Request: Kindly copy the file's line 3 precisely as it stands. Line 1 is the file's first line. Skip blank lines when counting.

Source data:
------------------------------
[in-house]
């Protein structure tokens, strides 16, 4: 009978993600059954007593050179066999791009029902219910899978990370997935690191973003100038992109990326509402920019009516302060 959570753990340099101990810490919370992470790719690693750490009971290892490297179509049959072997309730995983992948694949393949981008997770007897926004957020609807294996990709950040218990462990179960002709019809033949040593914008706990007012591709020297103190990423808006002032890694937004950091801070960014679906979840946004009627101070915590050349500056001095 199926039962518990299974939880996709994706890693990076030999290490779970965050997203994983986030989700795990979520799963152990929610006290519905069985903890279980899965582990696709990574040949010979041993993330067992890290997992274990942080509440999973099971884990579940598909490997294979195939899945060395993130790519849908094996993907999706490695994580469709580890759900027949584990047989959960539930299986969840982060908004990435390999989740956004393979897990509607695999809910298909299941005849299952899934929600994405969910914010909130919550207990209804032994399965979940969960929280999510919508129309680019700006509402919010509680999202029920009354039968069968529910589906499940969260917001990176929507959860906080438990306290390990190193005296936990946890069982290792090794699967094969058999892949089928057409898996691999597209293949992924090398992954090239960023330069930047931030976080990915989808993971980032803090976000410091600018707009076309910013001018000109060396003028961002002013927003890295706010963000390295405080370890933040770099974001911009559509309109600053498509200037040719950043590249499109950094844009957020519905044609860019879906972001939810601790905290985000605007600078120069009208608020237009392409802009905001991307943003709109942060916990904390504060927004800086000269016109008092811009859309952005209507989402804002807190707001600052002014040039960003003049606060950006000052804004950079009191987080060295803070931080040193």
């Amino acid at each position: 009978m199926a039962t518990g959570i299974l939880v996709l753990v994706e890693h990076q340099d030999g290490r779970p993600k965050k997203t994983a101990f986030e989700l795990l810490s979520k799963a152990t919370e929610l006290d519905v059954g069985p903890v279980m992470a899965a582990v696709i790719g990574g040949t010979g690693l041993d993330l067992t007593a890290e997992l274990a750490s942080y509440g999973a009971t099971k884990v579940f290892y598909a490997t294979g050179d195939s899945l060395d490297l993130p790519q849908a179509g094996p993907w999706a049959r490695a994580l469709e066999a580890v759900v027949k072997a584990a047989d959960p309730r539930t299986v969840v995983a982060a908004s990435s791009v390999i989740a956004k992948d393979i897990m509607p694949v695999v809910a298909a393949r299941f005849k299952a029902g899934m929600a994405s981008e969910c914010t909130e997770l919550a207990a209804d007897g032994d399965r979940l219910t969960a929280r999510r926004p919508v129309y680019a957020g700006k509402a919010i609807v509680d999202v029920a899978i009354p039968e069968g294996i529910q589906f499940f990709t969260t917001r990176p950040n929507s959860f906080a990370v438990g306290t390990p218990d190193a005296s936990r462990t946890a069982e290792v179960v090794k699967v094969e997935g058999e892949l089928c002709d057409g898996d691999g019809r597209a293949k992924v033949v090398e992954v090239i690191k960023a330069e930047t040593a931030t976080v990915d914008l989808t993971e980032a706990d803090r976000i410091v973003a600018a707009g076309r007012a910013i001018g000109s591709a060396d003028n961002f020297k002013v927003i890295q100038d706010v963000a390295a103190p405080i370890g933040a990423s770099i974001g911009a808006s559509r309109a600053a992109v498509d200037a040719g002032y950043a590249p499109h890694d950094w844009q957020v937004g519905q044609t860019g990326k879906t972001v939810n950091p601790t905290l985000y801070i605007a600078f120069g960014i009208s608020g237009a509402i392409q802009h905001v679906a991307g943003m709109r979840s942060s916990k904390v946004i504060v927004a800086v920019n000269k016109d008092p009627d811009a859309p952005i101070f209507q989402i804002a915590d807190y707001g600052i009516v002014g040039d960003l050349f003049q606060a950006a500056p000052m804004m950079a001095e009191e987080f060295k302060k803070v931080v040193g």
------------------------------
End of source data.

């Amino acid at each position: 009978m199926a039962t518990g959570i299974l939880v996709l753990v994706e890693h990076q340099d030999g290490r779970p993600k965050k997203t994983a101990f986030e989700l795990l810490s979520k799963a152990t919370e929610l006290d519905v059954g069985p903890v279980m992470a899965a582990v696709i790719g990574g040949t010979g690693l041993d993330l067992t007593a890290e997992l274990a750490s942080y509440g999973a009971t099971k884990v579940f290892y598909a490997t294979g050179d195939s899945l060395d490297l993130p790519q849908a179509g094996p993907w999706a049959r490695a994580l469709e066999a580890v759900v027949k072997a584990a047989d959960p309730r539930t299986v969840v995983a982060a908004s990435s791009v390999i989740a956004k992948d393979i897990m509607p694949v695999v809910a298909a393949r299941f005849k299952a029902g899934m929600a994405s981008e969910c914010t909130e997770l919550a207990a209804d007897g032994d399965r979940l219910t969960a929280r999510r926004p919508v129309y680019a957020g700006k509402a919010i609807v509680d999202v029920a899978i009354p039968e069968g294996i529910q589906f499940f990709t969260t917001r990176p950040n929507s959860f906080a990370v438990g306290t390990p218990d190193a005296s936990r462990t946890a069982e290792v179960v090794k699967v094969e997935g058999e892949l089928c002709d057409g898996d691999g019809r597209a293949k992924v033949v090398e992954v090239i690191k960023a330069e930047t040593a931030t976080v990915d914008l989808t993971e980032a706990d803090r976000i410091v973003a600018a707009g076309r007012a910013i001018g000109s591709a060396d003028n961002f020297k002013v927003i890295q100038d706010v963000a390295a103190p405080i370890g933040a990423s770099i974001g911009a808006s559509r309109a600053a992109v498509d200037a040719g002032y950043a590249p499109h890694d950094w844009q957020v937004g519905q044609t860019g990326k879906t972001v939810n950091p601790t905290l985000y801070i605007a600078f120069g960014i009208s608020g237009a509402i392409q802009h905001v679906a991307g943003m709109r979840s942060s916990k904390v946004i504060v927004a800086v920019n000269k016109d008092p009627d811009a859309p952005i101070f209507q989402i804002a915590d807190y707001g600052i009516v002014g040039d960003l050349f003049q606060a950006a500056p000052m804004m950079a001095e009191e987080f060295k302060k803070v931080v040193g």